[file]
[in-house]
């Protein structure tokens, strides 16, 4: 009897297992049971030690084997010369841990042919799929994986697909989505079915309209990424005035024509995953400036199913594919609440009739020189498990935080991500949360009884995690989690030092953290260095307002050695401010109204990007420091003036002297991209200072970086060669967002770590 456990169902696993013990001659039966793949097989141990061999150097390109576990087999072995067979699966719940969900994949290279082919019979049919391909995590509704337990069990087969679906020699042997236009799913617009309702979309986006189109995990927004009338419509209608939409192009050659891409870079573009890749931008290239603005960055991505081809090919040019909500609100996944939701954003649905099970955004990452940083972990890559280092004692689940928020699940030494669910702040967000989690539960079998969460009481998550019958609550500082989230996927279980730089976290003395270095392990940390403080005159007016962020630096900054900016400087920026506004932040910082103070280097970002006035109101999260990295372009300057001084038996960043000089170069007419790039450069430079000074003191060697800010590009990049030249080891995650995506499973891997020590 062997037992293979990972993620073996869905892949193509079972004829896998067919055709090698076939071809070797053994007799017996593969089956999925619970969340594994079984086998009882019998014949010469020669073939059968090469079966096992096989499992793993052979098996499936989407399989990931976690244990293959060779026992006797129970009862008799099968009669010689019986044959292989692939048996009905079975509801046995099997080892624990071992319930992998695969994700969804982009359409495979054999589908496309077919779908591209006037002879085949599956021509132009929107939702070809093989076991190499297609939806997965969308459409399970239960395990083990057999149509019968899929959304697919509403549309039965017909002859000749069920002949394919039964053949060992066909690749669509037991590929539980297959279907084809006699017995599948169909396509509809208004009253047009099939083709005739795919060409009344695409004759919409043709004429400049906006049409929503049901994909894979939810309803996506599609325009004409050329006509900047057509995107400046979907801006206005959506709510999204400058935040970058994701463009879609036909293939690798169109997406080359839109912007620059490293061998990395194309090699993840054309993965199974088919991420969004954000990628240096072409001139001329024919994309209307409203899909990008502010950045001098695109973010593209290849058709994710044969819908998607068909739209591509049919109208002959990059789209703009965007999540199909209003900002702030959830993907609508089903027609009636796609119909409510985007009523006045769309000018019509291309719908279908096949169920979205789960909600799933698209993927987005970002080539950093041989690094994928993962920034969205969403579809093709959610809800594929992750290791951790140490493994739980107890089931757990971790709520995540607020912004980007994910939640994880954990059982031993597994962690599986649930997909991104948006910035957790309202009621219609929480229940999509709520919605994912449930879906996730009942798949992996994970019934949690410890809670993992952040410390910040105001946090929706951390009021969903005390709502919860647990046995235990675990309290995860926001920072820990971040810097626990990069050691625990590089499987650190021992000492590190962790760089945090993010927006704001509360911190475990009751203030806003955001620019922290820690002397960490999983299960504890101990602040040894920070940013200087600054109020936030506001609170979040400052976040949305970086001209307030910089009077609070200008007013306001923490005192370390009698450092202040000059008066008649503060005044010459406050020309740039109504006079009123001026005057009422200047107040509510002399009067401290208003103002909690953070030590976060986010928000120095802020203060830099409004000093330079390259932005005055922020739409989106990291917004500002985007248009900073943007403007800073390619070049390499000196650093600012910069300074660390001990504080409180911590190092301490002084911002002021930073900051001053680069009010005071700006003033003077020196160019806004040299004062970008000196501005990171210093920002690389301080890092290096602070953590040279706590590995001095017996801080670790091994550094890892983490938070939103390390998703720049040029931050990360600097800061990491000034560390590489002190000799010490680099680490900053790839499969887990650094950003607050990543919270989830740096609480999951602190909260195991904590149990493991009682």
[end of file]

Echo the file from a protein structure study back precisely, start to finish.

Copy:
[in-house]
């Protein structure tokens, strides 16, 4: 009897297992049971030690084997010369841990042919799929994986697909989505079915309209990424005035024509995953400036199913594919609440009739020189498990935080991500949360009884995690989690030092953290260095307002050695401010109204990007420091003036002297991209200072970086060669967002770590 456990169902696993013990001659039966793949097989141990061999150097390109576990087999072995067979699966719940969900994949290279082919019979049919391909995590509704337990069990087969679906020699042997236009799913617009309702979309986006189109995990927004009338419509209608939409192009050659891409870079573009890749931008290239603005960055991505081809090919040019909500609100996944939701954003649905099970955004990452940083972990890559280092004692689940928020699940030494669910702040967000989690539960079998969460009481998550019958609550500082989230996927279980730089976290003395270095392990940390403080005159007016962020630096900054900016400087920026506004932040910082103070280097970002006035109101999260990295372009300057001084038996960043000089170069007419790039450069430079000074003191060697800010590009990049030249080891995650995506499973891997020590 062997037992293979990972993620073996869905892949193509079972004829896998067919055709090698076939071809070797053994007799017996593969089956999925619970969340594994079984086998009882019998014949010469020669073939059968090469079966096992096989499992793993052979098996499936989407399989990931976690244990293959060779026992006797129970009862008799099968009669010689019986044959292989692939048996009905079975509801046995099997080892624990071992319930992998695969994700969804982009359409495979054999589908496309077919779908591209006037002879085949599956021509132009929107939702070809093989076991190499297609939806997965969308459409399970239960395990083990057999149509019968899929959304697919509403549309039965017909002859000749069920002949394919039964053949060992066909690749669509037991590929539980297959279907084809006699017995599948169909396509509809208004009253047009099939083709005739795919060409009344695409004759919409043709004429400049906006049409929503049901994909894979939810309803996506599609325009004409050329006509900047057509995107400046979907801006206005959506709510999204400058935040970058994701463009879609036909293939690798169109997406080359839109912007620059490293061998990395194309090699993840054309993965199974088919991420969004954000990628240096072409001139001329024919994309209307409203899909990008502010950045001098695109973010593209290849058709994710044969819908998607068909739209591509049919109208002959990059789209703009965007999540199909209003900002702030959830993907609508089903027609009636796609119909409510985007009523006045769309000018019509291309719908279908096949169920979205789960909600799933698209993927987005970002080539950093041989690094994928993962920034969205969403579809093709959610809800594929992750290791951790140490493994739980107890089931757990971790709520995540607020912004980007994910939640994880954990059982031993597994962690599986649930997909991104948006910035957790309202009621219609929480229940999509709520919605994912449930879906996730009942798949992996994970019934949690410890809670993992952040410390910040105001946090929706951390009021969903005390709502919860647990046995235990675990309290995860926001920072820990971040810097626990990069050691625990590089499987650190021992000492590190962790760089945090993010927006704001509360911190475990009751203030806003955001620019922290820690002397960490999983299960504890101990602040040894920070940013200087600054109020936030506001609170979040400052976040949305970086001209307030910089009077609070200008007013306001923490005192370390009698450092202040000059008066008649503060005044010459406050020309740039109504006079009123001026005057009422200047107040509510002399009067401290208003103002909690953070030590976060986010928000120095802020203060830099409004000093330079390259932005005055922020739409989106990291917004500002985007248009900073943007403007800073390619070049390499000196650093600012910069300074660390001990504080409180911590190092301490002084911002002021930073900051001053680069009010005071700006003033003077020196160019806004040299004062970008000196501005990171210093920002690389301080890092290096602070953590040279706590590995001095017996801080670790091994550094890892983490938070939103390390998703720049040029931050990360600097800061990491000034560390590489002190000799010490680099680490900053790839499969887990650094950003607050990543919270989830740096609480999951602190909260195991904590149990493991009682």